Historic Resource Study
Seminole Rest tells a story of the Timucua Indians, pioneer settlement and a preservation of cultures. With accounts from Spanish writings, as well as the science of archeology, we are able to connect the past to the present. The main house as well as the caretaker's home were constructed prior to 1888.
The historic shell mound, the foundation of the main house and the caretakers house, is 13 feet high and comprised of over 90 % quahog clam shells left as refuse by the Timucua. Evidence from the mound indicates that this mound was seasonally used as a clam processing station. The clams were mass harvested, smoked for preservation and packed for use at a later date. Artifacts such as projectile points, pottery sherds, and shell beads for necklaces were found in the mound during an archeological dig that was conducted in the 1990's. The mound, known as Snyder's Mound, dates as far back as 2,000 BCE (Before Common Era). The most inhabited time period was 800 CE - 1100 CE (Common Era).
History & Culture
Historic Resource Study
Eldora, another place in time.... Enjoy a brief stroll through the century old live oaks to the once thriving village of Eldora. Close your eyes as you rock on the porch and imagine the excitement of the arrival of a steamboat, or just absorb a magnificent sunset over Mosquito Lagoon. Both activities were enjoyed by early residents and visitors alike, along with horseback riding and walks on the beach. Step back in time, relax and experience Eldora.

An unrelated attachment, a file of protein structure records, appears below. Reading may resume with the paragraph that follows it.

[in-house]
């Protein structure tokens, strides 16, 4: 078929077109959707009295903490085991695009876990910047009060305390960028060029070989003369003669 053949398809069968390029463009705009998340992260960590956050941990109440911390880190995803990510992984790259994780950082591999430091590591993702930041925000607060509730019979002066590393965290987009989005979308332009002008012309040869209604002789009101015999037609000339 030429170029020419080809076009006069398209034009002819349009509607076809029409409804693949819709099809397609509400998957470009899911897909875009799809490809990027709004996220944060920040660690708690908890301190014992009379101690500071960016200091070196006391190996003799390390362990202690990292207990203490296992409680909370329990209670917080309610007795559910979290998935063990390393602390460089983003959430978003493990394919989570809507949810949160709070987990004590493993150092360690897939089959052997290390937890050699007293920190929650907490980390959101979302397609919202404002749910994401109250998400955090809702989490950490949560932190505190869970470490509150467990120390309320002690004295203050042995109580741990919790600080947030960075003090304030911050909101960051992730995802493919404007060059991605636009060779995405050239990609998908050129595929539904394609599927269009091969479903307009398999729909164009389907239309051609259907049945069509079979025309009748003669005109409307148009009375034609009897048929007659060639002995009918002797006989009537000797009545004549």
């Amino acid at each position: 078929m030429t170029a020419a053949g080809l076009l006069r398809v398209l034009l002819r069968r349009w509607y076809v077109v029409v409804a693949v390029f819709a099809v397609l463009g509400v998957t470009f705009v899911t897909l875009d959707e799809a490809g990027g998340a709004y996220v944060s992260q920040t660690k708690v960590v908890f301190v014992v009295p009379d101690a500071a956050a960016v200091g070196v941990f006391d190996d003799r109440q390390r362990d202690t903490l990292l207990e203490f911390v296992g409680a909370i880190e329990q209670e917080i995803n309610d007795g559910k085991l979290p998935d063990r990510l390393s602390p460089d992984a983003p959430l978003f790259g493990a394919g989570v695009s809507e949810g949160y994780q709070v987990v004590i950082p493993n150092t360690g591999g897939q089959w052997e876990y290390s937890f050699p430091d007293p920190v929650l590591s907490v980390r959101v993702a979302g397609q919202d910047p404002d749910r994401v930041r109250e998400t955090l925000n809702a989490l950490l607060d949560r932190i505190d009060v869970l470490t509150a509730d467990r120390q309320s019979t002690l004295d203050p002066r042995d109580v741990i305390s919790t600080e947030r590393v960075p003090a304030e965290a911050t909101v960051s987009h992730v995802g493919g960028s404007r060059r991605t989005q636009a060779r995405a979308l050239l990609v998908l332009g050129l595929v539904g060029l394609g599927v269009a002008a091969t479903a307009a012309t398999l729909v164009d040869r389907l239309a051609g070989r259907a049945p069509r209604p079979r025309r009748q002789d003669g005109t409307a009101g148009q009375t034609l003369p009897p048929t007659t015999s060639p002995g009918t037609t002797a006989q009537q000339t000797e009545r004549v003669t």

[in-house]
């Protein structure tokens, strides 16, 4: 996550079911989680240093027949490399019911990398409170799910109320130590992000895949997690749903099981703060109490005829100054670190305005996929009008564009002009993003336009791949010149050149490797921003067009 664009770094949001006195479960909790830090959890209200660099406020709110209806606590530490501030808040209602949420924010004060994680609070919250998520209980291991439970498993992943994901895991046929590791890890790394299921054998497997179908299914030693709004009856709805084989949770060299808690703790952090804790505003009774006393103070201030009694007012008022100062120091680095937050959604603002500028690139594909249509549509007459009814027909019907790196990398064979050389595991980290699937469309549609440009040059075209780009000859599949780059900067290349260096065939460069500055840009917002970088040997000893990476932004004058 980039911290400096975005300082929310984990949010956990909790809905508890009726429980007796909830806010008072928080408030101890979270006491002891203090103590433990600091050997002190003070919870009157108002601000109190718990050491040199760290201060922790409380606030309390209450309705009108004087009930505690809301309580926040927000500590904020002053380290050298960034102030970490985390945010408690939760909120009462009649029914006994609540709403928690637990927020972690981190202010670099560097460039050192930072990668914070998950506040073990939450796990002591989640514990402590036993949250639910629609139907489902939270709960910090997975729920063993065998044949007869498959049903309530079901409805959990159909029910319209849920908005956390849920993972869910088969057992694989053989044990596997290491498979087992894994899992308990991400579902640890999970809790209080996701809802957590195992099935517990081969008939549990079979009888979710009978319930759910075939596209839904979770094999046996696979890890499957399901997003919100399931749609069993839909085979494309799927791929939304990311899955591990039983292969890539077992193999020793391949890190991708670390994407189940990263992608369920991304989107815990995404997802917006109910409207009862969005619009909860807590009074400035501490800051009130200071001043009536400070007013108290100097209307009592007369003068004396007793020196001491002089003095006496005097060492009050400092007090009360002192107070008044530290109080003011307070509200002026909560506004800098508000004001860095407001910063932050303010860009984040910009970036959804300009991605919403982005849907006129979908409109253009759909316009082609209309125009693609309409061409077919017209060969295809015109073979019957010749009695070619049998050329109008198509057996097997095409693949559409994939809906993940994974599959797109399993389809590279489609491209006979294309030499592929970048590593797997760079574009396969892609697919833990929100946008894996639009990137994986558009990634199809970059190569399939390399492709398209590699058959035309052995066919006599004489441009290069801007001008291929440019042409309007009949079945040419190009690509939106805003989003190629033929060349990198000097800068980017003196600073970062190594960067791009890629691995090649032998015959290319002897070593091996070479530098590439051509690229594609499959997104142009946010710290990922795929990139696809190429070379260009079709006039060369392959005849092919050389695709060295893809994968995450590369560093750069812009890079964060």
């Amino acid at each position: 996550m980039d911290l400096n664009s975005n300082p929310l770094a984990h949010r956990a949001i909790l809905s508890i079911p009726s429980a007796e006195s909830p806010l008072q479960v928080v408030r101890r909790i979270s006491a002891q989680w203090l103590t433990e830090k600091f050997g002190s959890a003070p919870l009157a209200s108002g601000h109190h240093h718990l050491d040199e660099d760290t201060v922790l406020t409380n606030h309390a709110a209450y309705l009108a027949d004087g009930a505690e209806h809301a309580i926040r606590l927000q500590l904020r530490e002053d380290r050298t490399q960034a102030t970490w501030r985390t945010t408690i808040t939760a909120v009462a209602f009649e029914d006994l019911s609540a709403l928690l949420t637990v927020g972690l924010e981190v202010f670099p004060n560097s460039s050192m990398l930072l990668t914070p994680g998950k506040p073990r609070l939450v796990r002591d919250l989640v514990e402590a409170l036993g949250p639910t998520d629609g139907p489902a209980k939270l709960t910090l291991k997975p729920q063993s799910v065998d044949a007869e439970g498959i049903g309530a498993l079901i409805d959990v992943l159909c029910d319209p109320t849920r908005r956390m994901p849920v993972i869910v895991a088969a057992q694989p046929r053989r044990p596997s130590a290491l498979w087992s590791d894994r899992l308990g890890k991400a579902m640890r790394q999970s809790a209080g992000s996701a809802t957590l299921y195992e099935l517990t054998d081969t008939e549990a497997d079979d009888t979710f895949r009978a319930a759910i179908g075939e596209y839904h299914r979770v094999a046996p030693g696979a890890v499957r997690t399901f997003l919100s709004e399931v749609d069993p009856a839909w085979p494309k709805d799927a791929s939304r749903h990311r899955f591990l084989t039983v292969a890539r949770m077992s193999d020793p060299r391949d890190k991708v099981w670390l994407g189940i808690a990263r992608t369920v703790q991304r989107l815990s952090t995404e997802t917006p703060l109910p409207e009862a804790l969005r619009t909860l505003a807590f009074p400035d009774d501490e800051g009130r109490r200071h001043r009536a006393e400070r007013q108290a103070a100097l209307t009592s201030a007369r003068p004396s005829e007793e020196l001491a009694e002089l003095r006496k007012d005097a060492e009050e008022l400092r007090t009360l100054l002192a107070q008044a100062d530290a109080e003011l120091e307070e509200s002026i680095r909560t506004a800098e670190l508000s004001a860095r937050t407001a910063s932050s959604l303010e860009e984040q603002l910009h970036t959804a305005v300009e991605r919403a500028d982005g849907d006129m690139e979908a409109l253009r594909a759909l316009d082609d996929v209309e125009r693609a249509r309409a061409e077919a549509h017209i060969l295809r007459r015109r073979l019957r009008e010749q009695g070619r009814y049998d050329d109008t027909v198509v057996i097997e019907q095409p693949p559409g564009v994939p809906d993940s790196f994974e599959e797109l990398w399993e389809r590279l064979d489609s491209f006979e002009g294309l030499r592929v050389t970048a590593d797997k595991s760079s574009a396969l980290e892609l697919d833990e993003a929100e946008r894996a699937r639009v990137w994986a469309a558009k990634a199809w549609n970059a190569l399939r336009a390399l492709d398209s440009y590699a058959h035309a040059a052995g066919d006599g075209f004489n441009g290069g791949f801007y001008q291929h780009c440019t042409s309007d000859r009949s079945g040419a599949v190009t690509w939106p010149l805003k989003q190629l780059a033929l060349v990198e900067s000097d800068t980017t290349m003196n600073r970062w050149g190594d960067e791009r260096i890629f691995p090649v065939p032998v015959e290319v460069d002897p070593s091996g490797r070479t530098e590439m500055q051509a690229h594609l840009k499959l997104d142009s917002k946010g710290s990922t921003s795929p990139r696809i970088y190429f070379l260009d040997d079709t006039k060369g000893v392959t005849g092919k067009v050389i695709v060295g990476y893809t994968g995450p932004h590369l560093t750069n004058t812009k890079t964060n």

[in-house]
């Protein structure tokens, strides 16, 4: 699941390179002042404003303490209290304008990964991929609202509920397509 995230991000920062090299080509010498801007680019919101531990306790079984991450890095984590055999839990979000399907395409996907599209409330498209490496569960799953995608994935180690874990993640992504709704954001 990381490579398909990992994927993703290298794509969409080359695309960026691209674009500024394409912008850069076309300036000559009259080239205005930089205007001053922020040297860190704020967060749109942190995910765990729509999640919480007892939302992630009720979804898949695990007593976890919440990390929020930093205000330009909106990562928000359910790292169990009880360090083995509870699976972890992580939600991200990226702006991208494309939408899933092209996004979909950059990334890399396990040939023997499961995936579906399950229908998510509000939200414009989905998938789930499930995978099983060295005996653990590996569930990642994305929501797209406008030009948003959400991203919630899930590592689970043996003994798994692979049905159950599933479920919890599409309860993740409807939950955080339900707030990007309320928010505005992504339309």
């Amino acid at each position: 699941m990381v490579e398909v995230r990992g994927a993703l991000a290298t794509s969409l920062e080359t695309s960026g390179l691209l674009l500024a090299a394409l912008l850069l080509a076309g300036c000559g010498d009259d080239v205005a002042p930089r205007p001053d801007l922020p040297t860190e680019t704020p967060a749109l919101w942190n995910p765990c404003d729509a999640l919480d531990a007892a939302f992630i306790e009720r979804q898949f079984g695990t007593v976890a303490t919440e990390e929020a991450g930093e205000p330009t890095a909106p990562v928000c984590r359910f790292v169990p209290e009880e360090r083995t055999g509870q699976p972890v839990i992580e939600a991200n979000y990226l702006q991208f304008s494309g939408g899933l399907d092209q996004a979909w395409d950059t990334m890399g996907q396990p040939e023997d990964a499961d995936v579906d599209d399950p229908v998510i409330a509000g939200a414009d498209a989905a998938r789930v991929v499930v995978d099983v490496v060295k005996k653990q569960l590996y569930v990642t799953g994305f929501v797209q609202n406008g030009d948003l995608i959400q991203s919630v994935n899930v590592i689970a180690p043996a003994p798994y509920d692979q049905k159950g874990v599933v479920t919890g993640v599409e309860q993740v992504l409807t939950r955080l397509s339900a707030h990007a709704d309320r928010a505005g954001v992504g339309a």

Before 1876, the area that became known as the settlement of Eldora was home to Native Americans and few woodsmen who lived off the land. The community's history spans four distinct time periods.
Growth and developement as an agricultural community, and a steamboat stop serving the East Coast of Florida before the arrival of the railroads. In addition the government built a United States Lifesaving Service "House of Refuge" on the site of todays parking area five.
Rest and recreation, as the village shifted from industry to "gentleman's farming" and winter seasonal homes for leisure pursuits. Several events caused this shift; the arrival of the railroad on the mainland, the relocation of the Intracoastal Waterway and serval freezes that destroyed citrus crops. Sport hunting and fishing lodges also became popular during this period.
Slow decline as the Florida tourism interests changed and the Coast Guard moved their station to Ponce Inlet on the north end of the island.
Rehabilitation and preservation with the formation of Canaveral National Seashore in 1975, assuring that public ownership will preserve the history and culture of Eldora for future generations.
Last updated: August 2, 2018